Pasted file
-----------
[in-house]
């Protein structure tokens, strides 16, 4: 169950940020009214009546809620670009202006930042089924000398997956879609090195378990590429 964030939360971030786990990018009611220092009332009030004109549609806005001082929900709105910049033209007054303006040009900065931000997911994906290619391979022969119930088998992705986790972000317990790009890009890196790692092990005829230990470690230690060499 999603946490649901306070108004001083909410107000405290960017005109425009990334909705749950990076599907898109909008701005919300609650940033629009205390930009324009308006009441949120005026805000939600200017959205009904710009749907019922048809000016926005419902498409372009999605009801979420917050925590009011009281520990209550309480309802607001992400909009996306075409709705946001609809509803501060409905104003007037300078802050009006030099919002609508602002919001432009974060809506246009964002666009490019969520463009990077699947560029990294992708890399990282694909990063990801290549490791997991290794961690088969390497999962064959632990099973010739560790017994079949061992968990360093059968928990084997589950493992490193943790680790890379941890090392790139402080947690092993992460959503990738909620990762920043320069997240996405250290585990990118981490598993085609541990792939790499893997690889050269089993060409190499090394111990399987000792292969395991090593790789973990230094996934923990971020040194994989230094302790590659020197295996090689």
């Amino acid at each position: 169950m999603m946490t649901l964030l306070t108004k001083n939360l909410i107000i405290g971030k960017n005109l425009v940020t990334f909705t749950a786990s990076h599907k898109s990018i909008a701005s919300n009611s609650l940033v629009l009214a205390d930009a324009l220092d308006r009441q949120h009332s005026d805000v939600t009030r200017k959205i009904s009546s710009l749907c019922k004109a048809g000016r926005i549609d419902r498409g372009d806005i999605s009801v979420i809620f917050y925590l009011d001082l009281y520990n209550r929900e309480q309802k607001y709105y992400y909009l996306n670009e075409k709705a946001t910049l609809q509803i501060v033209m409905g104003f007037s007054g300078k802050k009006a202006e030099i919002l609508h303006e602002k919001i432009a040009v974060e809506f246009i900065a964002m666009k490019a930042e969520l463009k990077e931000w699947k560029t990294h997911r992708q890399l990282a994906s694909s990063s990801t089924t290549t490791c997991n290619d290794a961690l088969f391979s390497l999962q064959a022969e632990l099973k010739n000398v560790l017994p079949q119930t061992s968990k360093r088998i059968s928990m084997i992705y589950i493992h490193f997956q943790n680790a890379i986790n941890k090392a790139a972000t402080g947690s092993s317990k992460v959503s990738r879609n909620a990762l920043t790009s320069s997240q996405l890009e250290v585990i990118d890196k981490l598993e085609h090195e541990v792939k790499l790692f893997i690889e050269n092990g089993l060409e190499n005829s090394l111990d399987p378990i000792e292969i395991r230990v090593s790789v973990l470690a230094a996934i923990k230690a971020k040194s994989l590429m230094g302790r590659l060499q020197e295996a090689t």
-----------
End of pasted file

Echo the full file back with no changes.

[in-house]
């Protein structure tokens, strides 16, 4: 169950940020009214009546809620670009202006930042089924000398997956879609090195378990590429 964030939360971030786990990018009611220092009332009030004109549609806005001082929900709105910049033209007054303006040009900065931000997911994906290619391979022969119930088998992705986790972000317990790009890009890196790692092990005829230990470690230690060499 999603946490649901306070108004001083909410107000405290960017005109425009990334909705749950990076599907898109909008701005919300609650940033629009205390930009324009308006009441949120005026805000939600200017959205009904710009749907019922048809000016926005419902498409372009999605009801979420917050925590009011009281520990209550309480309802607001992400909009996306075409709705946001609809509803501060409905104003007037300078802050009006030099919002609508602002919001432009974060809506246009964002666009490019969520463009990077699947560029990294992708890399990282694909990063990801290549490791997991290794961690088969390497999962064959632990099973010739560790017994079949061992968990360093059968928990084997589950493992490193943790680790890379941890090392790139402080947690092993992460959503990738909620990762920043320069997240996405250290585990990118981490598993085609541990792939790499893997690889050269089993060409190499090394111990399987000792292969395991090593790789973990230094996934923990971020040194994989230094302790590659020197295996090689």
């Amino acid at each position: 169950m999603m946490t649901l964030l306070t108004k001083n939360l909410i107000i405290g971030k960017n005109l425009v940020t990334f909705t749950a786990s990076h599907k898109s990018i909008a701005s919300n009611s609650l940033v629009l009214a205390d930009a324009l220092d308006r009441q949120h009332s005026d805000v939600t009030r200017k959205i009904s009546s710009l749907c019922k004109a048809g000016r926005i549609d419902r498409g372009d806005i999605s009801v979420i809620f917050y925590l009011d001082l009281y520990n209550r929900e309480q309802k607001y709105y992400y909009l996306n670009e075409k709705a946001t910049l609809q509803i501060v033209m409905g104003f007037s007054g300078k802050k009006a202006e030099i919002l609508h303006e602002k919001i432009a040009v974060e809506f246009i900065a964002m666009k490019a930042e969520l463009k990077e931000w699947k560029t990294h997911r992708q890399l990282a994906s694909s990063s990801t089924t290549t490791c997991n290619d290794a961690l088969f391979s390497l999962q064959a022969e632990l099973k010739n000398v560790l017994p079949q119930t061992s968990k360093r088998i059968s928990m084997i992705y589950i493992h490193f997956q943790n680790a890379i986790n941890k090392a790139a972000t402080g947690s092993s317990k992460v959503s990738r879609n909620a990762l920043t790009s320069s997240q996405l890009e250290v585990i990118d890196k981490l598993e085609h090195e541990v792939k790499l790692f893997i690889e050269n092990g089993l060409e190499n005829s090394l111990d399987p378990i000792e292969i395991r230990v090593s790789v973990l470690a230094a996934i923990k230690a971020k040194s994989l590429m230094g302790r590659l060499q020197e295996a090689t």